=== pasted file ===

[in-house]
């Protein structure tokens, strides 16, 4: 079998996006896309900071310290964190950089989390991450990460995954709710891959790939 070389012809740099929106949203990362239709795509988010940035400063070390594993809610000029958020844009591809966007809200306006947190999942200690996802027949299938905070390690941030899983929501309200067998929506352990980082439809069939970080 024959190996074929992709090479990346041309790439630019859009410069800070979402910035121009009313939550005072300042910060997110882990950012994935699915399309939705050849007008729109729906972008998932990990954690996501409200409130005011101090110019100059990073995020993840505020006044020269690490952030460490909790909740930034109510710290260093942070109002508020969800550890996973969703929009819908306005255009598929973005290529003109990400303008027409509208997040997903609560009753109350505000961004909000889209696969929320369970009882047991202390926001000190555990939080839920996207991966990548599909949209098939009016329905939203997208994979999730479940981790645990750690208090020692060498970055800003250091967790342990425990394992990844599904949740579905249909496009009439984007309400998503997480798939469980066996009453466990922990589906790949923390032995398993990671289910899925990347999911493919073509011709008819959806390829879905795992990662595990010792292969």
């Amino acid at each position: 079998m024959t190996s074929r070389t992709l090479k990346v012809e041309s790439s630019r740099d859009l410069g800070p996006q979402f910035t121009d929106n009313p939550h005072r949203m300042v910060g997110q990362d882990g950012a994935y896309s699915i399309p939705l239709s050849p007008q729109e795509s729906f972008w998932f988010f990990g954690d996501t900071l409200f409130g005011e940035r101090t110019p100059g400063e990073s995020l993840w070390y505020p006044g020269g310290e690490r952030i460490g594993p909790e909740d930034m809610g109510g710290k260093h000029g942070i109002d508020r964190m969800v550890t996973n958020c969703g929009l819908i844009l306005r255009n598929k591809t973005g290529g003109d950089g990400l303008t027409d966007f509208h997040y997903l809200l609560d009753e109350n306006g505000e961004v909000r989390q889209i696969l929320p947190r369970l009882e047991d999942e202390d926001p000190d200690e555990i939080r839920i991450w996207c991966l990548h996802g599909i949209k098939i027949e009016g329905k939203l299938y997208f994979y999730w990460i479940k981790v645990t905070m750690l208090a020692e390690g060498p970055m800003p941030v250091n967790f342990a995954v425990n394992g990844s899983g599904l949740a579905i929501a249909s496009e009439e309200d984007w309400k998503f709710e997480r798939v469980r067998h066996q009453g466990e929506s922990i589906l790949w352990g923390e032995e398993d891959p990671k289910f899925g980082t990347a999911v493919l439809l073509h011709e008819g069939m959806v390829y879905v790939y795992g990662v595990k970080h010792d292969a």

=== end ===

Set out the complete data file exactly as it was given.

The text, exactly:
[in-house]
């Protein structure tokens, strides 16, 4: 079998996006896309900071310290964190950089989390991450990460995954709710891959790939 070389012809740099929106949203990362239709795509988010940035400063070390594993809610000029958020844009591809966007809200306006947190999942200690996802027949299938905070390690941030899983929501309200067998929506352990980082439809069939970080 024959190996074929992709090479990346041309790439630019859009410069800070979402910035121009009313939550005072300042910060997110882990950012994935699915399309939705050849007008729109729906972008998932990990954690996501409200409130005011101090110019100059990073995020993840505020006044020269690490952030460490909790909740930034109510710290260093942070109002508020969800550890996973969703929009819908306005255009598929973005290529003109990400303008027409509208997040997903609560009753109350505000961004909000889209696969929320369970009882047991202390926001000190555990939080839920996207991966990548599909949209098939009016329905939203997208994979999730479940981790645990750690208090020692060498970055800003250091967790342990425990394992990844599904949740579905249909496009009439984007309400998503997480798939469980066996009453466990922990589906790949923390032995398993990671289910899925990347999911493919073509011709008819959806390829879905795992990662595990010792292969």
């Amino acid at each position: 079998m024959t190996s074929r070389t992709l090479k990346v012809e041309s790439s630019r740099d859009l410069g800070p996006q979402f910035t121009d929106n009313p939550h005072r949203m300042v910060g997110q990362d882990g950012a994935y896309s699915i399309p939705l239709s050849p007008q729109e795509s729906f972008w998932f988010f990990g954690d996501t900071l409200f409130g005011e940035r101090t110019p100059g400063e990073s995020l993840w070390y505020p006044g020269g310290e690490r952030i460490g594993p909790e909740d930034m809610g109510g710290k260093h000029g942070i109002d508020r964190m969800v550890t996973n958020c969703g929009l819908i844009l306005r255009n598929k591809t973005g290529g003109d950089g990400l303008t027409d966007f509208h997040y997903l809200l609560d009753e109350n306006g505000e961004v909000r989390q889209i696969l929320p947190r369970l009882e047991d999942e202390d926001p000190d200690e555990i939080r839920i991450w996207c991966l990548h996802g599909i949209k098939i027949e009016g329905k939203l299938y997208f994979y999730w990460i479940k981790v645990t905070m750690l208090a020692e390690g060498p970055m800003p941030v250091n967790f342990a995954v425990n394992g990844s899983g599904l949740a579905i929501a249909s496009e009439e309200d984007w309400k998503f709710e997480r798939v469980r067998h066996q009453g466990e929506s922990i589906l790949w352990g923390e032995e398993d891959p990671k289910f899925g980082t990347a999911v493919l439809l073509h011709e008819g069939m959806v390829y879905v790939y795992g990662v595990k970080h010792d292969a």